In today’s digital world, trust is a critical component as consumers spend considerable amounts of time online and on mobile devices shopping, searching and communicating. While these consumers are increasingly becoming concerned with privacy, businesses may be surprised to find out who their customers actually trust, and what it takes to maintain their trust.
According to the fifth annual KPMG Consumers & Convergence study, participants indicated that they would allow retailers and content providers to track their activity, or solicit them with advertisements, in return for discounts on products and services.
In reviewing the habits of U.S. consumers using internet, phone, and cable, KPMG found that 52 percent would be willing to allow usage patterns and personal information to be tracked by advertisers if this resulted in lower product costs or free online content. In addition, 43 percent are willing to receive advertising in exchange for lower fees or service. In looking at mobile phones, only 28 percent said they would be willing to receive such advertising for a lower fee.
In both cases, it is the younger crowd, ages 16-34 and 35+ respectively, that is more willing to swap privacy for savings, compared to the older generation who wouldn’t budge. Translated, this means that some security reservations and usage preferences exist, but the increased adoption of digital business models provides a compelling argument for retailers, content providers, and advertisers to make changes.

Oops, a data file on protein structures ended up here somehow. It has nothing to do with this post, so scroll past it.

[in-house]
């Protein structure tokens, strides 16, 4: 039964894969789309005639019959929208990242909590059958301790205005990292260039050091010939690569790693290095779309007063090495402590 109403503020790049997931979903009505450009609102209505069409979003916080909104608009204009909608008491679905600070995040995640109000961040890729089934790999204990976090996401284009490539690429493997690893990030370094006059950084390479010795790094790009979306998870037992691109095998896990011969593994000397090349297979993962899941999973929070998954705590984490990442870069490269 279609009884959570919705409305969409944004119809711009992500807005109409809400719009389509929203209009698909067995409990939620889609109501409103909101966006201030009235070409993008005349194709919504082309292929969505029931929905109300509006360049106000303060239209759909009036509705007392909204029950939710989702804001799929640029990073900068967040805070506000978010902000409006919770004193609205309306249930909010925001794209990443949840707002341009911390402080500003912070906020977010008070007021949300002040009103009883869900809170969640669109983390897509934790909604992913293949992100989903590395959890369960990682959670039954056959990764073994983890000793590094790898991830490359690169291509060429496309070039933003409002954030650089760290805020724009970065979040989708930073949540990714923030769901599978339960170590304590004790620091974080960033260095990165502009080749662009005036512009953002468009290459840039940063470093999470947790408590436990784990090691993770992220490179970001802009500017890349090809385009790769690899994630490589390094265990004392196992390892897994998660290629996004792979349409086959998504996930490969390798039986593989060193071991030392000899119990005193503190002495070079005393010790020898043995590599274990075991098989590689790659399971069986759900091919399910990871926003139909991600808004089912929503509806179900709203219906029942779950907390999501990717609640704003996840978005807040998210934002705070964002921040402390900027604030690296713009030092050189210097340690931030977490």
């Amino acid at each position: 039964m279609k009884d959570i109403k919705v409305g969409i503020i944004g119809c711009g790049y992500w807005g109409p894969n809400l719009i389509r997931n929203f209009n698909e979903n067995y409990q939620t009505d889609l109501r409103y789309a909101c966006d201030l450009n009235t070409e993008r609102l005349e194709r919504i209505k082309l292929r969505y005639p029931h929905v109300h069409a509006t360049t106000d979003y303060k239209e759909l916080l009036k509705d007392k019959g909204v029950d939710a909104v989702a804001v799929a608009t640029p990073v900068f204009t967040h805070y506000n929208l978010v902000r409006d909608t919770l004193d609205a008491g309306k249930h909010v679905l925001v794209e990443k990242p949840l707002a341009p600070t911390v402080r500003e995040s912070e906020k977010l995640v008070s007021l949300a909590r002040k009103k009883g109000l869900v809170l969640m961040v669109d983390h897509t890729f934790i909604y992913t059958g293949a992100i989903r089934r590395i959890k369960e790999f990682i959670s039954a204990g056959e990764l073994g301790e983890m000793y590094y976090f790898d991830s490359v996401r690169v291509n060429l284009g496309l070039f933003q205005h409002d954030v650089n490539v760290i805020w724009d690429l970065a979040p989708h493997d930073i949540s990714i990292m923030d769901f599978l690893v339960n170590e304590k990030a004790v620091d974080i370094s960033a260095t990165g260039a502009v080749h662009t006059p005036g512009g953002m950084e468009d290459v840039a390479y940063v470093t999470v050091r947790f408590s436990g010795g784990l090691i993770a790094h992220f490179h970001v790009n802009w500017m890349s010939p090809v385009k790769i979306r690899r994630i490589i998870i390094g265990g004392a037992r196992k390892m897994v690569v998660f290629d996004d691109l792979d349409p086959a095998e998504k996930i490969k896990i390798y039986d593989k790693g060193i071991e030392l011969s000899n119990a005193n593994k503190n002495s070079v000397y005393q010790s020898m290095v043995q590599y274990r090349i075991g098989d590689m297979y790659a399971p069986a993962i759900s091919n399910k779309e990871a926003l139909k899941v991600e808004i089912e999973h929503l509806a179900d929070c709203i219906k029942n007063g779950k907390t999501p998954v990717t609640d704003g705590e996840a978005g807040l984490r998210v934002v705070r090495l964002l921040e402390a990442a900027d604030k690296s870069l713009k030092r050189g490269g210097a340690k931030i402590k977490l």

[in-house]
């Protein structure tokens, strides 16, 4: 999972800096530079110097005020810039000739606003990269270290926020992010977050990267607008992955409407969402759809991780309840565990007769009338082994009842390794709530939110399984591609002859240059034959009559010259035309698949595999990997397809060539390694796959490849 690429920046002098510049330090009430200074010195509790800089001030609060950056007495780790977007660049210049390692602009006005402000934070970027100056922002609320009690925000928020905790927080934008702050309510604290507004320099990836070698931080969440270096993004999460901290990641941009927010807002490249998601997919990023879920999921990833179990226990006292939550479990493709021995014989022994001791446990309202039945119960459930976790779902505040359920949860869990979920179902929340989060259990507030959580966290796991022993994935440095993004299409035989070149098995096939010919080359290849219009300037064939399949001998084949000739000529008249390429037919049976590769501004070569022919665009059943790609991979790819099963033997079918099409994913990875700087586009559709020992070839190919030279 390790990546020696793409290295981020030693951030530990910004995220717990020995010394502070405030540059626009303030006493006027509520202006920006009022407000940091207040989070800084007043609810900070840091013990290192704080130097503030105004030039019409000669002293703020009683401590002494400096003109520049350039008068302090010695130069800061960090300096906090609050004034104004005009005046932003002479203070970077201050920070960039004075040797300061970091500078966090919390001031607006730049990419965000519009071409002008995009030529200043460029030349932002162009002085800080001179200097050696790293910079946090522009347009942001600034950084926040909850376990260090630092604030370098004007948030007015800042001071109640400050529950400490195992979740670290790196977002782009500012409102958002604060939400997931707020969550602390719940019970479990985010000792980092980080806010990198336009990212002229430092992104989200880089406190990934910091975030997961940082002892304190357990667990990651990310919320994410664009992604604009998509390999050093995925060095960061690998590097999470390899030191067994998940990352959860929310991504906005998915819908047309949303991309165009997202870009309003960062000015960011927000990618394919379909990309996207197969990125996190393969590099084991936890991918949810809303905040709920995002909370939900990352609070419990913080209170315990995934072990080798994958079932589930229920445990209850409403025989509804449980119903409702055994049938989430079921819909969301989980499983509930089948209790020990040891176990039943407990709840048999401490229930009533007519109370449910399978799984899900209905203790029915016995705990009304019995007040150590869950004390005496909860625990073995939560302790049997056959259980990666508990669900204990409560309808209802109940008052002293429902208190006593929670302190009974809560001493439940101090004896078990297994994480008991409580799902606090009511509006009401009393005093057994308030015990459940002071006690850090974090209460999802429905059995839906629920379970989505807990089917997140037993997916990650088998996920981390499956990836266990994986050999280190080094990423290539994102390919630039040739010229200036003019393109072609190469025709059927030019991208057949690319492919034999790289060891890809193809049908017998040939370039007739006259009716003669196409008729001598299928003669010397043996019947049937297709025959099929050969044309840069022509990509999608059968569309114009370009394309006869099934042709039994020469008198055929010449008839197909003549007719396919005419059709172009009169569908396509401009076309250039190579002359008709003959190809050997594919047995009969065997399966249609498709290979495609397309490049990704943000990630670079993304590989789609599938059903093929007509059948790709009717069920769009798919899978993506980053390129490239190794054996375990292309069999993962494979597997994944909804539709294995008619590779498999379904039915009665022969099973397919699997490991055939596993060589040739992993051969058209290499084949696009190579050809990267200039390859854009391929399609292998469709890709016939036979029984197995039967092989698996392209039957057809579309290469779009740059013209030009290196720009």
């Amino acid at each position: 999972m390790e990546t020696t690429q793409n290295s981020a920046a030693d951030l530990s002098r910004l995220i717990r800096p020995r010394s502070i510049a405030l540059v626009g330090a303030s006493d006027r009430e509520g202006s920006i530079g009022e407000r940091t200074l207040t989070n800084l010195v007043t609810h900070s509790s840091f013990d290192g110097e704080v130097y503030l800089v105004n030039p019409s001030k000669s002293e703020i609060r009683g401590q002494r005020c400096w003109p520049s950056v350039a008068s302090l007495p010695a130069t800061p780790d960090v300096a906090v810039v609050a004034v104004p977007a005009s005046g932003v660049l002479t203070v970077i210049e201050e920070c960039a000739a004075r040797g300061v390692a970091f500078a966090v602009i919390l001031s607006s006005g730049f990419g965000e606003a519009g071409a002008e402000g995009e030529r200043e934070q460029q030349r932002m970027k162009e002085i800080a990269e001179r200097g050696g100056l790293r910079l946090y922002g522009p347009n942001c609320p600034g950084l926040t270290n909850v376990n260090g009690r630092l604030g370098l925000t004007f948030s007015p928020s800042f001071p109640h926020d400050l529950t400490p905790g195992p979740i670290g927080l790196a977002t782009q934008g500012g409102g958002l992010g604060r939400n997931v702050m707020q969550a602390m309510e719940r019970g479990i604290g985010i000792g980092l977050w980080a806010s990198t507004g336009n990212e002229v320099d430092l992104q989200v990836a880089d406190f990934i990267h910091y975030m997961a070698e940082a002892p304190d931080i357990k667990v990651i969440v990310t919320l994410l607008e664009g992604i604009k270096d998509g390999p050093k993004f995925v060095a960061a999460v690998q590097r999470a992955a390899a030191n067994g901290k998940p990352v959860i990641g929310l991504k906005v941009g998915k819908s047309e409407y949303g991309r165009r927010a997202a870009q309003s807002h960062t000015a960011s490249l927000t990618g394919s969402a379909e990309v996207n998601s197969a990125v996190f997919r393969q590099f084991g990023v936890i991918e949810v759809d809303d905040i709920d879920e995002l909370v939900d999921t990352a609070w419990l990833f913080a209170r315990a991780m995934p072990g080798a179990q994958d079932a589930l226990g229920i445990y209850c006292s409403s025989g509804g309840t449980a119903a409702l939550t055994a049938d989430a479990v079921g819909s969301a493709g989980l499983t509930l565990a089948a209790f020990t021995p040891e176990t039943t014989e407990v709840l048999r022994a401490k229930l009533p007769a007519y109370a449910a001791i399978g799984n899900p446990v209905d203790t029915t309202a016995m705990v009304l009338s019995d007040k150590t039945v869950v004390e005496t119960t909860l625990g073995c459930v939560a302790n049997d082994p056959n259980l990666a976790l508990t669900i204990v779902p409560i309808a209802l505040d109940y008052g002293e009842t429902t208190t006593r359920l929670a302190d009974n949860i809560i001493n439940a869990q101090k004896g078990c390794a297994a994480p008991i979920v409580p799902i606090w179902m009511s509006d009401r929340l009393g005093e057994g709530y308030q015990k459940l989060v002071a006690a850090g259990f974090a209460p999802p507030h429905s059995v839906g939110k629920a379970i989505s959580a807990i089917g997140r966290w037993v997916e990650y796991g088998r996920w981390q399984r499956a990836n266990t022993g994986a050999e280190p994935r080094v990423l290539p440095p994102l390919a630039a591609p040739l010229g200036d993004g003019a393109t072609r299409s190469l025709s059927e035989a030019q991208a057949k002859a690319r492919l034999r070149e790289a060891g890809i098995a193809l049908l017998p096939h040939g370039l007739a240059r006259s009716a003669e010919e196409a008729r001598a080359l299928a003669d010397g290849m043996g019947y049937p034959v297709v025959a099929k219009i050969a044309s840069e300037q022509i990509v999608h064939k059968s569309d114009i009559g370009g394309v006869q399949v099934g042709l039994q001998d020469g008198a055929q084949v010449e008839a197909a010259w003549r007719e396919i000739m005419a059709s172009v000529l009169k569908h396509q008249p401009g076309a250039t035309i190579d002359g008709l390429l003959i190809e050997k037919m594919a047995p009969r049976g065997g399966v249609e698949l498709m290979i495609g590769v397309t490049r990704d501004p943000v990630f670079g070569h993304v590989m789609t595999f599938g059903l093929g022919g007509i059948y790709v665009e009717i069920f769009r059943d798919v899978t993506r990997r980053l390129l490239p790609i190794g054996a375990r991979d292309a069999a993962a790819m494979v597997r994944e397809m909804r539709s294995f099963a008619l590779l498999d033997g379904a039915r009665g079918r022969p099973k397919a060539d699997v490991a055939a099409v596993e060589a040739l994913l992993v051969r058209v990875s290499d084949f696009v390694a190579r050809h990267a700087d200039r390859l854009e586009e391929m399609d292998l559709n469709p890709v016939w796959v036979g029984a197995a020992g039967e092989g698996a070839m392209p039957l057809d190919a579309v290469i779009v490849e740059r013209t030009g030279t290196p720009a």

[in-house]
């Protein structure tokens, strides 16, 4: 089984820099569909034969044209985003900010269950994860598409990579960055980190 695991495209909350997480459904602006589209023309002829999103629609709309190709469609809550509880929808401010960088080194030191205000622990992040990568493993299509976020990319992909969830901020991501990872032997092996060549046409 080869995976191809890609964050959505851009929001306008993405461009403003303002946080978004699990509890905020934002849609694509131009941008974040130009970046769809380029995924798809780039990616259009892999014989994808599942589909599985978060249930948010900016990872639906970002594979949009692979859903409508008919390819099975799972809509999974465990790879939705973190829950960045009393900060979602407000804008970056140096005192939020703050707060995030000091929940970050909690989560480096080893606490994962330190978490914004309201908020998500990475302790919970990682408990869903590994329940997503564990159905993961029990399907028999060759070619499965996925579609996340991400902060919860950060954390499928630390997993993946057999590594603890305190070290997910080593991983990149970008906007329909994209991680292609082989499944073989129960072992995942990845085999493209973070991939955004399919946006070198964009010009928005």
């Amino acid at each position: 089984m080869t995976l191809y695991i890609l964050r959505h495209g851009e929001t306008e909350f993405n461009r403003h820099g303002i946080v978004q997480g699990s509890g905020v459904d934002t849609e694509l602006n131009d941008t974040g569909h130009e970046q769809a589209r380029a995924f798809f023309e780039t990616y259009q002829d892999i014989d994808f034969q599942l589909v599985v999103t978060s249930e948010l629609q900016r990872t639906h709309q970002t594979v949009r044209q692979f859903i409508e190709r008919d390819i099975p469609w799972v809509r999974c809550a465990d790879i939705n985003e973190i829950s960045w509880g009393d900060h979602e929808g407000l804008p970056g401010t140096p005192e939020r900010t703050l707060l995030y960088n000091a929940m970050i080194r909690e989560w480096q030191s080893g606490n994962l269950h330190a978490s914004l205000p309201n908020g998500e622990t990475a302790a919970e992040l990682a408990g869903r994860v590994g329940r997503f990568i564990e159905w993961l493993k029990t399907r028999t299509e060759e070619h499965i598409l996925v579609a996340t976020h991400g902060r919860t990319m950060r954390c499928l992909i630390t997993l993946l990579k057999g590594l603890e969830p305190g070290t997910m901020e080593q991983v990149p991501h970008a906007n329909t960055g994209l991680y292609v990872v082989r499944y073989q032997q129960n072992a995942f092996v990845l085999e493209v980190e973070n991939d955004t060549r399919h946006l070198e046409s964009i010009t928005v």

“Consumers are in the driver’s seat,” said Mark Larson, KPMG’s global retail practice leader.
“They continue to be guarded about invading their space and wish to dictate their terms of access. It is imperative for these companies to use data analytics to leverage the customer data they have at their disposal to conduct customized consumer outreach. We see some retailers adopting these strategies online to offer customer product suggestions, coupons, and mobile shopping applications, among other programs.”
Another split between generations is that the older adults, who considered tracking in exchange for a price break or other bonus, would only do so for retail activities. However, the younger set gave more consideration for entertainment value.
Larson added, “I think these findings send an important message to retailers – providing compelling reasons for consumers to share information about themselves is going to determine the winners and the losers in digital commerce. The more targeted and tailored the interaction is with the consumer, the more effective it will be.”